Home Datacenter Pass The Hash (No Really Don’t)

Pass The Hash (No Really Don’t)

by Philip Sellers

IMG_8237I attended TechEd 2014 back in May of this year and there was one session that I wanted to share called “TWC: Pass-the-Hash and Credential Theft Mitigation Architectures”. The part from the session that I wanted to focus on was regarding administrative privileges. Credential theft has become a serious problem in today’s world where everyone is doing business online. While the internet has allowed us the ability to be more connected it also puts us at the risk of becoming a victim of cybercrime.

Being an administrator in today’s corporate world you have to make sure that you are doing everything you can to protect your company’s digital assets. You have to defend against every possible intrusion while an attacker only has to be successful at finding a vulnerability one time. The TechEd session provided some good ways of how you can lower your chance of becoming a victim of credential theft.

First, let me give you some background on what Pass-The-Hash is about. The “Pass-the-Hash” phrase comes from the ability to steal a password hash and reuse it to connect to other computers. A hash is created based off your password and is used for authenticating you across the network. It will only change when you change your password. The password hash gets stored in memory and allows you to access other resources on the network without having to type in your credentials every time. If someone is able to obtain this hash then they can potentially authenticate as you.

This becomes extremely dangerous when we are talking about local or domain administrator accounts. If you use the same password for the local administrator account on all your computers then an attacker only has to steal the password hash one time and can then use it to access other computers on the network. A password hash can only be used for a network login. It will not work for an interactive login.

In order for an attacker to steal your password hash using the Pass-The-Hash method, they will have to gain local administrative rights on your computer. If they cannot gain administrator equivalent access then they will not be able use this technique. You should use the method of least privilege and never allow users to have administrative rights if possible. A user can be easily tricked into downloading a piece of malware that can allow an attacker to have access to your network. A domain admin account should never log into a standard workstation that accesses the internet or email. If your domain administrator credentials are captured then you have given the attacker the keys to the kingdom. Don’t make it easier for someone to take control over your network.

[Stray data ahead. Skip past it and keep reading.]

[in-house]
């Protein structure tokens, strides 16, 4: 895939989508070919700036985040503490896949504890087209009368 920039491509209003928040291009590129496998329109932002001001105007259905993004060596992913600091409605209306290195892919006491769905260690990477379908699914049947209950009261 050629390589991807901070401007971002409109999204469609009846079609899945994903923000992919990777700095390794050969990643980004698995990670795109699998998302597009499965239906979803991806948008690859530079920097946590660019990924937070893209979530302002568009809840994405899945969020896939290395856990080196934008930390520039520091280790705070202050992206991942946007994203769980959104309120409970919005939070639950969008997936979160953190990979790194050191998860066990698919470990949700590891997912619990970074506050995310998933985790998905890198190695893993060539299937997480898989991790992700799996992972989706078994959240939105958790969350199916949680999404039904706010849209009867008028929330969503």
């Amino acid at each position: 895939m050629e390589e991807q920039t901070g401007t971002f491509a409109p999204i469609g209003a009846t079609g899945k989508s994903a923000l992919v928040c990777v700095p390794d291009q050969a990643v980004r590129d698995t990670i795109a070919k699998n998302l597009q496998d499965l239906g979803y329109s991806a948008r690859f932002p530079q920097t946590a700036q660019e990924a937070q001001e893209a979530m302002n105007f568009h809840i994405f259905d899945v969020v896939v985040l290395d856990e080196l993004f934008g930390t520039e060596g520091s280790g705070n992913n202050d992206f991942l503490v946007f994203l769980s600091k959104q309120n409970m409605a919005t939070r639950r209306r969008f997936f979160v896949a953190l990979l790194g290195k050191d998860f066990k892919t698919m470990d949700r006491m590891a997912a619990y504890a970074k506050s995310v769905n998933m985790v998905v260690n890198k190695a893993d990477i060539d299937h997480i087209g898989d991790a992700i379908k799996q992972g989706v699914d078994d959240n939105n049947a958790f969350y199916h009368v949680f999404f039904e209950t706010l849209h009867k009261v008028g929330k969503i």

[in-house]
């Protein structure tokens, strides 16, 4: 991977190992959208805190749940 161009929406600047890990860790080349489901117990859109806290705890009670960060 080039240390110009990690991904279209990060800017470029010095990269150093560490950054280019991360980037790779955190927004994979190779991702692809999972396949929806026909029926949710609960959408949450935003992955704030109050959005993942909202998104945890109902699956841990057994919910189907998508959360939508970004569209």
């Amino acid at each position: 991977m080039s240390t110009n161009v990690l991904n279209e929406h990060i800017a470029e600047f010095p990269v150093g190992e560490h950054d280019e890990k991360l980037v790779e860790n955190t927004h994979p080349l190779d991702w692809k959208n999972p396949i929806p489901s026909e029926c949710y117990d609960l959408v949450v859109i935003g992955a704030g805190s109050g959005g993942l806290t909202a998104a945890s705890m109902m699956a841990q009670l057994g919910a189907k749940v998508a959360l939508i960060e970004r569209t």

Removing admin rights can be a challenging task within a corporate environment. Users most of the time think that you do not trust them or that you are trying to exercise your power. Corporate politics can also sometimes influence security decisions. It is our duty as systems administrators to make our users and management understand the importance of restricting administrative rights. You might not be the most liked person but it is better to know that you are doing what is needed to protect your company or organization.

The presentation broke down computers and accounts into three different tiers. You have Tier 0 at the top which would be your core servers like domain controllers and domain admin accounts. This would be the most restrictive tier. Tier 1 would be your application servers and contain your server admin user accounts. Finally, Tier 2 would be your workstations and users that have access to internet and e-mail. You should never login with an account on a lower tier that has access to a higher tier. For example, an account with access to servers or domain controllers should not login to a workstation that has access to the internet. Microsoft also recommends having separate admin workstations that do not access the internet or e-mail for your domain admin account. This will help prevent your admin machine from becoming compromised.

Microsoft has created a document that discusses credential theft using Pass-The-Hash and ways to mitigate it. Please visit the links below to see more detail since I will not be able to cover everything from the presentation and whitepapers. It is well worth the time to learn more about this problem and ways to address it. They also mentioned in the presentation that this is not a flaw or vulnerability that can be addressed with a patch. Most operating systems rely on password hashes and we as administrators must take the steps to make them as secure as possible.

Link to the presentation:

Link to document discussing Pass-the-Hash attacks:

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